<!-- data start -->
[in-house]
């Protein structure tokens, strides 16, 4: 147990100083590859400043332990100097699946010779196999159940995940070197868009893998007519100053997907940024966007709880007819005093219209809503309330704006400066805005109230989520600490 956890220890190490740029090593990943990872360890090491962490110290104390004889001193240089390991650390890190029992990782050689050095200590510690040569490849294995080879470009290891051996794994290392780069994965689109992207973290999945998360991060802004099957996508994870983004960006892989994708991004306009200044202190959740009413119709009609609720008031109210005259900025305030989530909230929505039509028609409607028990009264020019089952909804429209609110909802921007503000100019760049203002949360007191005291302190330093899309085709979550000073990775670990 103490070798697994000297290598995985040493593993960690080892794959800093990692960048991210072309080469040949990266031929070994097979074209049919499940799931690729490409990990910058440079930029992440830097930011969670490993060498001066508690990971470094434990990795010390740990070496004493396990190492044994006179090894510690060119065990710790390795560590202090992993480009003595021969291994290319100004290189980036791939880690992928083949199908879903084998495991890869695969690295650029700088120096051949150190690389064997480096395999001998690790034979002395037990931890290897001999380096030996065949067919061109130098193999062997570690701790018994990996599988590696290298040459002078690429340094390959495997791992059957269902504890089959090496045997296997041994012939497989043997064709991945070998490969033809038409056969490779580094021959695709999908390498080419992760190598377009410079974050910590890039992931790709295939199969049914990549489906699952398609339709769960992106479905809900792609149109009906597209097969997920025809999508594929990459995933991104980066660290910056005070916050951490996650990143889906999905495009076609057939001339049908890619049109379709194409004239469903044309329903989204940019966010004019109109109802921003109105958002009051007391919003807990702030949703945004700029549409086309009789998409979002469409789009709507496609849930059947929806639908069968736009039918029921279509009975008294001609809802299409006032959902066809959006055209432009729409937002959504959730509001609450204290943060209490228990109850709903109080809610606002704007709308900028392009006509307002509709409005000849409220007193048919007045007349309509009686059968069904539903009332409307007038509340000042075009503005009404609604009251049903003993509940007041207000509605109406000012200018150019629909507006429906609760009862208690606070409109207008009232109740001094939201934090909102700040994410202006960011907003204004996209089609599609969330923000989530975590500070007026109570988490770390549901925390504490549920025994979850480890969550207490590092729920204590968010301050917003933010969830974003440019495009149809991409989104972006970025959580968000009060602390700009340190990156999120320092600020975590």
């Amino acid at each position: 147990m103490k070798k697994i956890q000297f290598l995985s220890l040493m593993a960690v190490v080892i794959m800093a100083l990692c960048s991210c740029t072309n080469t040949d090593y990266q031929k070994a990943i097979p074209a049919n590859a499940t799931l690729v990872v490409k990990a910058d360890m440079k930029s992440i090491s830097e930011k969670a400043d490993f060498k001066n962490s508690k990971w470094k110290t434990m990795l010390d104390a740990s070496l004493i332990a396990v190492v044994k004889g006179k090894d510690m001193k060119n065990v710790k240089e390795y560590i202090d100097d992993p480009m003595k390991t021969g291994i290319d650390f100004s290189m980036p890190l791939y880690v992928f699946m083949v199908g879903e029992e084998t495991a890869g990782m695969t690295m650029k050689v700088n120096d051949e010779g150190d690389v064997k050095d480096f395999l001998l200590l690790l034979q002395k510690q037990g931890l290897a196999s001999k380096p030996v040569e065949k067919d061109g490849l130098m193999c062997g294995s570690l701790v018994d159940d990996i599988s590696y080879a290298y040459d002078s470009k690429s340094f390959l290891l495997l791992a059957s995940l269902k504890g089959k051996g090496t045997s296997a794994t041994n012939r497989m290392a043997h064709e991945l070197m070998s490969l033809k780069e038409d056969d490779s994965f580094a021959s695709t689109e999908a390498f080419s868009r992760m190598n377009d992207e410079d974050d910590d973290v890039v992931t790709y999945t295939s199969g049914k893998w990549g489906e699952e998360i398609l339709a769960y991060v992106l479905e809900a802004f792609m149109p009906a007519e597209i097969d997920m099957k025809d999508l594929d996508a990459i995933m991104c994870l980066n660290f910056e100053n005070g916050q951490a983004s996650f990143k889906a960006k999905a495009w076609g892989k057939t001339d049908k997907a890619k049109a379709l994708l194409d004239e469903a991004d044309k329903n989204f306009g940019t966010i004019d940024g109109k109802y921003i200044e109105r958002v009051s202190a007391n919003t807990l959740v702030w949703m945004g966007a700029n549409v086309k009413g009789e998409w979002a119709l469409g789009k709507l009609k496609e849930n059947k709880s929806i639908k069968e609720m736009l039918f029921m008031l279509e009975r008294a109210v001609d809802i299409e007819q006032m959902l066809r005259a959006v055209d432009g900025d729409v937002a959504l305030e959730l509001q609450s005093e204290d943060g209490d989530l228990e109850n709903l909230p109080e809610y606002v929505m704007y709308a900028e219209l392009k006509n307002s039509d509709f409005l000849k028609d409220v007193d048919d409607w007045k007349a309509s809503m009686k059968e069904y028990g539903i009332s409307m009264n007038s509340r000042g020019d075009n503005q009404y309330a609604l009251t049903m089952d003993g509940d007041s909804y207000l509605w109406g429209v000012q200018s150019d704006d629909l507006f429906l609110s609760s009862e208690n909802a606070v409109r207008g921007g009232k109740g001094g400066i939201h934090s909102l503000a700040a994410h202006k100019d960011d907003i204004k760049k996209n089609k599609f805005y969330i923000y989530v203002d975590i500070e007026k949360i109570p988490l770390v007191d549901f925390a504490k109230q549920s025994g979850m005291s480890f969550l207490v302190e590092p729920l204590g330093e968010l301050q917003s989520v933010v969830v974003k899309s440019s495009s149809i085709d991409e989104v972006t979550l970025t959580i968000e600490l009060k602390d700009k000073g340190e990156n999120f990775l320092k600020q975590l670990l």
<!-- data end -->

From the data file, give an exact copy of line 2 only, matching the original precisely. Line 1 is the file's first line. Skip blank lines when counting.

């Protein structure tokens, strides 16, 4: 147990100083590859400043332990100097699946010779196999159940995940070197868009893998007519100053997907940024966007709880007819005093219209809503309330704006400066805005109230989520600490 956890220890190490740029090593990943990872360890090491962490110290104390004889001193240089390991650390890190029992990782050689050095200590510690040569490849294995080879470009290891051996794994290392780069994965689109992207973290999945998360991060802004099957996508994870983004960006892989994708991004306009200044202190959740009413119709009609609720008031109210005259900025305030989530909230929505039509028609409607028990009264020019089952909804429209609110909802921007503000100019760049203002949360007191005291302190330093899309085709979550000073990775670990 103490070798697994000297290598995985040493593993960690080892794959800093990692960048991210072309080469040949990266031929070994097979074209049919499940799931690729490409990990910058440079930029992440830097930011969670490993060498001066508690990971470094434990990795010390740990070496004493396990190492044994006179090894510690060119065990710790390795560590202090992993480009003595021969291994290319100004290189980036791939880690992928083949199908879903084998495991890869695969690295650029700088120096051949150190690389064997480096395999001998690790034979002395037990931890290897001999380096030996065949067919061109130098193999062997570690701790018994990996599988590696290298040459002078690429340094390959495997791992059957269902504890089959090496045997296997041994012939497989043997064709991945070998490969033809038409056969490779580094021959695709999908390498080419992760190598377009410079974050910590890039992931790709295939199969049914990549489906699952398609339709769960992106479905809900792609149109009906597209097969997920025809999508594929990459995933991104980066660290910056005070916050951490996650990143889906999905495009076609057939001339049908890619049109379709194409004239469903044309329903989204940019966010004019109109109802921003109105958002009051007391919003807990702030949703945004700029549409086309009789998409979002469409789009709507496609849930059947929806639908069968736009039918029921279509009975008294001609809802299409006032959902066809959006055209432009729409937002959504959730509001609450204290943060209490228990109850709903109080809610606002704007709308900028392009006509307002509709409005000849409220007193048919007045007349309509009686059968069904539903009332409307007038509340000042075009503005009404609604009251049903003993509940007041207000509605109406000012200018150019629909507006429906609760009862208690606070409109207008009232109740001094939201934090909102700040994410202006960011907003204004996209089609599609969330923000989530975590500070007026109570988490770390549901925390504490549920025994979850480890969550207490590092729920204590968010301050917003933010969830974003440019495009149809991409989104972006970025959580968000009060602390700009340190990156999120320092600020975590």